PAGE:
- NEVER use the standard WebDev Styles included with the skin. When you drop a control on the page it will use one of the standard styles fro that control, like EDT_Simple. The issue with this is, you can not modify these styles, so if you decide later that edit controls need bold captions or something, you would need to adjust every control individually. So as I an developing the Interface test page, I am also create by “normal” control styles, so I will select on of the standard control style that is close, tweak the settings to be exactly what I want, and then save those settings as a new Control style. This are called “project styles” instead of “skin styles” By the time I have the interface test page done I have most of my normal WebDev control styles defined as well. As I continue to develop the site more and more styles will be create for specific unique situations I come up with. But since every control in my site is based on a project style, I can adjust those project styles later and it will change all the controls based on that style.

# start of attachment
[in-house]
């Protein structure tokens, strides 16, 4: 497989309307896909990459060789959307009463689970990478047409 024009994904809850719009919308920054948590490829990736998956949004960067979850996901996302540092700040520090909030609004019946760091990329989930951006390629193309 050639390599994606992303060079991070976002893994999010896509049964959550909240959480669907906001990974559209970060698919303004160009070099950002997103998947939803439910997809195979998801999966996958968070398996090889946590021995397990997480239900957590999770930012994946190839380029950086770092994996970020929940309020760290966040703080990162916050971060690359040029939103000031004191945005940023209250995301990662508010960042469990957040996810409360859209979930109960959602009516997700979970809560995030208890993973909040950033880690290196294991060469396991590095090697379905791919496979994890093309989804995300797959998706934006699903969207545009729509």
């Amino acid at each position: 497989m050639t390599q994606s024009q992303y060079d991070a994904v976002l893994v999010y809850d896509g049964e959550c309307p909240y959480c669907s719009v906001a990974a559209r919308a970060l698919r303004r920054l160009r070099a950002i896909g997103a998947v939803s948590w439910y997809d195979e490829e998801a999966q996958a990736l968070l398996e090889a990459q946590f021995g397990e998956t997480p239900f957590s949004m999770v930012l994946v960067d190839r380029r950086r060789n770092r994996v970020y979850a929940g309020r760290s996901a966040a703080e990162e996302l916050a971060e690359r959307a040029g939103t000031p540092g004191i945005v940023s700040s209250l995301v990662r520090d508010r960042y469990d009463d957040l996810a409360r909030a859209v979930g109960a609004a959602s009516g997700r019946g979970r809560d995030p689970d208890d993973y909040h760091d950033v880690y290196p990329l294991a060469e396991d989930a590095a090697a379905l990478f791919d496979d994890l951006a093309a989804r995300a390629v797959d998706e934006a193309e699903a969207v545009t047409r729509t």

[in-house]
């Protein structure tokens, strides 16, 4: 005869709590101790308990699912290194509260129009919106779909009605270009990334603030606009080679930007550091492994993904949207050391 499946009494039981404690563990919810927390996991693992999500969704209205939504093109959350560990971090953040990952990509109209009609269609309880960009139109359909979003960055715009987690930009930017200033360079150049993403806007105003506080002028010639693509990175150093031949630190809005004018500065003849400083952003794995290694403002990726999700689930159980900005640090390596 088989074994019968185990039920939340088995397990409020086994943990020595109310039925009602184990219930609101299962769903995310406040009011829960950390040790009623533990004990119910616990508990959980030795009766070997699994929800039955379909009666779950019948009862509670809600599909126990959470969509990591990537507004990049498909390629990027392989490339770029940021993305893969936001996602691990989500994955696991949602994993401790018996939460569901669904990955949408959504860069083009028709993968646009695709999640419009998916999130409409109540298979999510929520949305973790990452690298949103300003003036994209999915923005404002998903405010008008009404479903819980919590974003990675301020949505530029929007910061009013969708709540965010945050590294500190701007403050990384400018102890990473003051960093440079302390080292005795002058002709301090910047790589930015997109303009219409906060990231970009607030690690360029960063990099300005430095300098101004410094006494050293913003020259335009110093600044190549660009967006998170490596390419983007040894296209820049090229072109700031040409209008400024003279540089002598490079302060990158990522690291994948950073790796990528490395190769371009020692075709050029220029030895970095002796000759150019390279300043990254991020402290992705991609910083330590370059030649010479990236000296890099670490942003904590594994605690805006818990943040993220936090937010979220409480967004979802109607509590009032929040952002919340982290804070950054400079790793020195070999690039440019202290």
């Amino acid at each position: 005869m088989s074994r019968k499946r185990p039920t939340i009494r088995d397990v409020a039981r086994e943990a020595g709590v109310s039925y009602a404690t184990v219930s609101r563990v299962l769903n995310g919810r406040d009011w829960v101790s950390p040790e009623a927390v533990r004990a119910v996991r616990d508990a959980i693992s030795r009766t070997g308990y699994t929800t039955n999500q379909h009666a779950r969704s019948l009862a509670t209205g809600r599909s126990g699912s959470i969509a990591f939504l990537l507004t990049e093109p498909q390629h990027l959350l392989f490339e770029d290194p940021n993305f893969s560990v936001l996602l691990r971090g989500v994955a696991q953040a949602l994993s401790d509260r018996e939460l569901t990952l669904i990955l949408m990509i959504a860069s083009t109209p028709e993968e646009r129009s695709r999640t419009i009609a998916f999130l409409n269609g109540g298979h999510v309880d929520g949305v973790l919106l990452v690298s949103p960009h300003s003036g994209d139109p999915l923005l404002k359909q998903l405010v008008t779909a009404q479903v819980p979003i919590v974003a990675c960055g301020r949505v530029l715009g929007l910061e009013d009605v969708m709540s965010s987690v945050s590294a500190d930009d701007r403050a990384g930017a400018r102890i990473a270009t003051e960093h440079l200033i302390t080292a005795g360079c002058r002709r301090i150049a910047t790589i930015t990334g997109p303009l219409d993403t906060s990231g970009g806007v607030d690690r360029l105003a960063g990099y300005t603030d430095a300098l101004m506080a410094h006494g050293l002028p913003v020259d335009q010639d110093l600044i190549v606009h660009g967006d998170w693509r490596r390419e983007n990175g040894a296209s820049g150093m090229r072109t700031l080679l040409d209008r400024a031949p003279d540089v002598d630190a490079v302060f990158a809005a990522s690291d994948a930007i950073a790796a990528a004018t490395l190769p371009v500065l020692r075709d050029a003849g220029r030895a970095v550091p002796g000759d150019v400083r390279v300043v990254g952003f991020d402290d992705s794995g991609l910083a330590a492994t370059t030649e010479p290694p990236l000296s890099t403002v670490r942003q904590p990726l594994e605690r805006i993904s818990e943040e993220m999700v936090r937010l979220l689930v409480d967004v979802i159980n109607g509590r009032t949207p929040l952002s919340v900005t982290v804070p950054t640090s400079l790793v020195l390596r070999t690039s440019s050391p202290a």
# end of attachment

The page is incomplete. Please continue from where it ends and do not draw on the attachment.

Hopefully this has given you a general understanding of how the design elements and terminology of Webdev relate to one another. Unfortunately I don’t think it answered the originally question the way the client was wanting it to. But once you have done the leg work to define your basic layout look and feel, I think you will find the tools to allow for very efficient development.
If you really want a site that looks like one of those bootstrap templates available on the web, there are way to incorporate those designs into your site, but that is a very advanced topic and is best achieved by “rebuilding” the template into WebDev using the standard WebDev features where possible.